170 years ago on 27th June 1839, Maharajah Ranjit Singh would breathe his last. For the Kingdom of Punjab and his subjects it was a tragic loss that would leave a vacuum never again to be filled. It is said that even as the embers of his funeral pyre smouldered the British would start to put their final plans for conquest of this most coveted territory into action.
The following excerpt from "Empire of the Sikhs" evokes the traumatic and seminal events of 170 years ago.
"There is a moving account of Ranjit Singh's last hours by C.H. Payne. Although he had managed to recover from yet another stroke, he had lost the power of speech, ‘and a curious and interesting sight it was now to behold the fast dying monarch, his mind still alive; still by signs giving his orders; still receiving reports; and, assisted by the faithful Fakeer Azeezoodin, almost as usual attending to affairs of state. By a slight turn of his hand to the south, he would inquire the news from the British secretary; by a similar turn to the west, he would demand tidings from the invading army; and most anxious was he for intelligence from the Afghan quarter. Clearly, the Lion was still the supreme arbiter of his natural habitat'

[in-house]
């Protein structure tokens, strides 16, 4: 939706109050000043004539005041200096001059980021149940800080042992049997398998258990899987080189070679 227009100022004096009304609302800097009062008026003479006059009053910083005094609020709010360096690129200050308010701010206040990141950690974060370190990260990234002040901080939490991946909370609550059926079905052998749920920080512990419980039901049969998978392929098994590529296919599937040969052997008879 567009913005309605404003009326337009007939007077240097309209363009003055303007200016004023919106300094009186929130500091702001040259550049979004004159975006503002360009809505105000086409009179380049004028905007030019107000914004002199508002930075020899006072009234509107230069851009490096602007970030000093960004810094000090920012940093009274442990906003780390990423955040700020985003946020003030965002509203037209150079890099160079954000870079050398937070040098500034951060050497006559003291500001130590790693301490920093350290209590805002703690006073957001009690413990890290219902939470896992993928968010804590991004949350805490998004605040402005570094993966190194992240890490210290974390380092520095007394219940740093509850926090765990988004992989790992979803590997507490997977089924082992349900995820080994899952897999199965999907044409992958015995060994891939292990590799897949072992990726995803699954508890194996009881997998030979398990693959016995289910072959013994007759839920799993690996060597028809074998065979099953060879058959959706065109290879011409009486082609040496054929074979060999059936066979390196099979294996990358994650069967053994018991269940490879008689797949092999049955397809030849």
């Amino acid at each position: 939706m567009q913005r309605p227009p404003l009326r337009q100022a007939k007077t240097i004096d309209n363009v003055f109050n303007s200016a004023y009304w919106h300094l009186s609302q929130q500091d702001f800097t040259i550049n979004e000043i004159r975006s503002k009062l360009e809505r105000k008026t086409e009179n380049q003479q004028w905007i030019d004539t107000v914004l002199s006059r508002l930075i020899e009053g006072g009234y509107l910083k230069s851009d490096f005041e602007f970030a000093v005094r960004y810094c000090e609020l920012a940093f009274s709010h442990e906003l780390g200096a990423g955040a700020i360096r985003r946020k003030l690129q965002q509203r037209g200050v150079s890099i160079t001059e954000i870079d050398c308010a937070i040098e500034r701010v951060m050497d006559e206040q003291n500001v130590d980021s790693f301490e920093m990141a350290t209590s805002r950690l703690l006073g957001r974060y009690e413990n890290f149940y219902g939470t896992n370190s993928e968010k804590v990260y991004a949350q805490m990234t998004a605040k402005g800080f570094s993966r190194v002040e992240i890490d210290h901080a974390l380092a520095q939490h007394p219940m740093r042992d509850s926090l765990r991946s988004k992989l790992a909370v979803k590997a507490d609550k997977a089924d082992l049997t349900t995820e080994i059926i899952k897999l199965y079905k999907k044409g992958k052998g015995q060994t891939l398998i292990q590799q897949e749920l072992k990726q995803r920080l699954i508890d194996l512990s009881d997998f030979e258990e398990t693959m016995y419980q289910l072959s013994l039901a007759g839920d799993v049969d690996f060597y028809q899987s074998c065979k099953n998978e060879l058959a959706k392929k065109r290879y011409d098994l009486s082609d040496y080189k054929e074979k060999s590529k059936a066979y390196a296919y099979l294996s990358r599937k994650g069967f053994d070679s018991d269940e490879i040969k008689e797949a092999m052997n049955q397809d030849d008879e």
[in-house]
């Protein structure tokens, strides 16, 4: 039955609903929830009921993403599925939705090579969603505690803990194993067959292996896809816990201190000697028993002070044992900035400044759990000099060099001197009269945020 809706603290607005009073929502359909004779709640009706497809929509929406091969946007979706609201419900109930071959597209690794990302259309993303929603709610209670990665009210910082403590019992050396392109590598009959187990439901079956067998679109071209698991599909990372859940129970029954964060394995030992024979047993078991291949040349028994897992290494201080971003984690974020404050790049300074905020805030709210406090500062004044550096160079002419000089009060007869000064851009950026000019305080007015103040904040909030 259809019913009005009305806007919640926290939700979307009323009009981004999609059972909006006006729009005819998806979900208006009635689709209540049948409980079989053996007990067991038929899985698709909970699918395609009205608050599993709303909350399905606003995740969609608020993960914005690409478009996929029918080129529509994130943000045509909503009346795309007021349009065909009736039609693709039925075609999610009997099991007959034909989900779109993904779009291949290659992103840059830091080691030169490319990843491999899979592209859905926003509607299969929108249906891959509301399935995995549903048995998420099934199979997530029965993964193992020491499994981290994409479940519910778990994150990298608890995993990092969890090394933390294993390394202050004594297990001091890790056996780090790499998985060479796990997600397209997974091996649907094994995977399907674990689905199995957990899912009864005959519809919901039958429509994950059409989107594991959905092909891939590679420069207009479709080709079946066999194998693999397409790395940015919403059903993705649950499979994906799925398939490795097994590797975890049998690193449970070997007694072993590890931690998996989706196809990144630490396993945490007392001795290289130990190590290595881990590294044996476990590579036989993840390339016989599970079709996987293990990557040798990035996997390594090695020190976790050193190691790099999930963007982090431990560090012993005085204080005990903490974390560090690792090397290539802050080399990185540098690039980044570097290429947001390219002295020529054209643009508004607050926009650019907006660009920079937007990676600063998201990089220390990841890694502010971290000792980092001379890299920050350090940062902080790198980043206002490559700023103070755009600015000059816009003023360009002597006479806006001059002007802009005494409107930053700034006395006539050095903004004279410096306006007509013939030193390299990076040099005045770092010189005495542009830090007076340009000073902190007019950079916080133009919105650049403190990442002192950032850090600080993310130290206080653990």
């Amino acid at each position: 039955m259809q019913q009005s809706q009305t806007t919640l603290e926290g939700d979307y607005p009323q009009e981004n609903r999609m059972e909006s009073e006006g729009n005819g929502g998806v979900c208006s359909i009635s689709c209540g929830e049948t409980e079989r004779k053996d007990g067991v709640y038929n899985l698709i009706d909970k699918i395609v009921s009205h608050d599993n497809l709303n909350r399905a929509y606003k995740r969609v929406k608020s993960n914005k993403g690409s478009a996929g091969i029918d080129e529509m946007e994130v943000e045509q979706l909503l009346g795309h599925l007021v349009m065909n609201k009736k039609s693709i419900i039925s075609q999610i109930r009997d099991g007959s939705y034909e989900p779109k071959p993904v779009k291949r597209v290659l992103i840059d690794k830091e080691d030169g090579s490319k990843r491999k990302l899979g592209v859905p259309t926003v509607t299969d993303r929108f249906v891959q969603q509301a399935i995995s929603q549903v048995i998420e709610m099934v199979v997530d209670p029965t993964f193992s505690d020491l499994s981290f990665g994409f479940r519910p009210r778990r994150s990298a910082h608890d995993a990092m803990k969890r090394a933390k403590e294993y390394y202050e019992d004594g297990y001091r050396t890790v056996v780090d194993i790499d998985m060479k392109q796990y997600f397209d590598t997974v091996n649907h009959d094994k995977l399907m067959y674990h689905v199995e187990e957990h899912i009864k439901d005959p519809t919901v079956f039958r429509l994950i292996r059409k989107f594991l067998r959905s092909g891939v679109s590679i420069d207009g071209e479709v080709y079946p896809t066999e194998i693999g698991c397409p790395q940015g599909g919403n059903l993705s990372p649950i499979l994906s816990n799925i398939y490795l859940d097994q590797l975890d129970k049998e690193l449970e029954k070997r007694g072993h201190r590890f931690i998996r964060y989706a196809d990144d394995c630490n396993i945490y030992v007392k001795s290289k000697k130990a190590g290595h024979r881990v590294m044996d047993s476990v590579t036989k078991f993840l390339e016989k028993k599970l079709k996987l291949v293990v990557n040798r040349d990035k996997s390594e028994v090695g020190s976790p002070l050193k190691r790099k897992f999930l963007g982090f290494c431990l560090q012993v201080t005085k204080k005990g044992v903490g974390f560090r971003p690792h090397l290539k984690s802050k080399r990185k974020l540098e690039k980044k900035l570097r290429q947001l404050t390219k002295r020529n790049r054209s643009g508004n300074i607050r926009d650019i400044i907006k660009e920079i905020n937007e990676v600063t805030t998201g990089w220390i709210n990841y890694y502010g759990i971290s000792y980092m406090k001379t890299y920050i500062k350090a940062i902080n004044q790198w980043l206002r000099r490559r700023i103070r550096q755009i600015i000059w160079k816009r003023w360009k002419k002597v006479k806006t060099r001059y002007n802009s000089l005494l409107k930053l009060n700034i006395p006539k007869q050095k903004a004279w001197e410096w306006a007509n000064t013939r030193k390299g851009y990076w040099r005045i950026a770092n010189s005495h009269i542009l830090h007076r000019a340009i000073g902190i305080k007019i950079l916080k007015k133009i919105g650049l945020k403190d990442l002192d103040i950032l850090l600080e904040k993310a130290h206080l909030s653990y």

The end came on 27 June at five in the afternoon. As the cortège made its way through the capital to the cremation ground, the grief and lamentations of the crowds left no one in any doubt as to what Ranjit Singh had meant to them. He was the personification of a ruler who had earned the respect and love of many of his subjects, not through intimidation or the arrogance of power but by earning their goodwill through his unending concern for them, in which he never faltered. Prayers were said for him by all communities; his subjects knew that at no other time had people of all religious faiths had the liberty to live their lives according to their beliefs, and their grief was truly heartfelt." Empire of the Sikhs by Patwant Singh & Jyoti Rai 2009, published by Peter Owen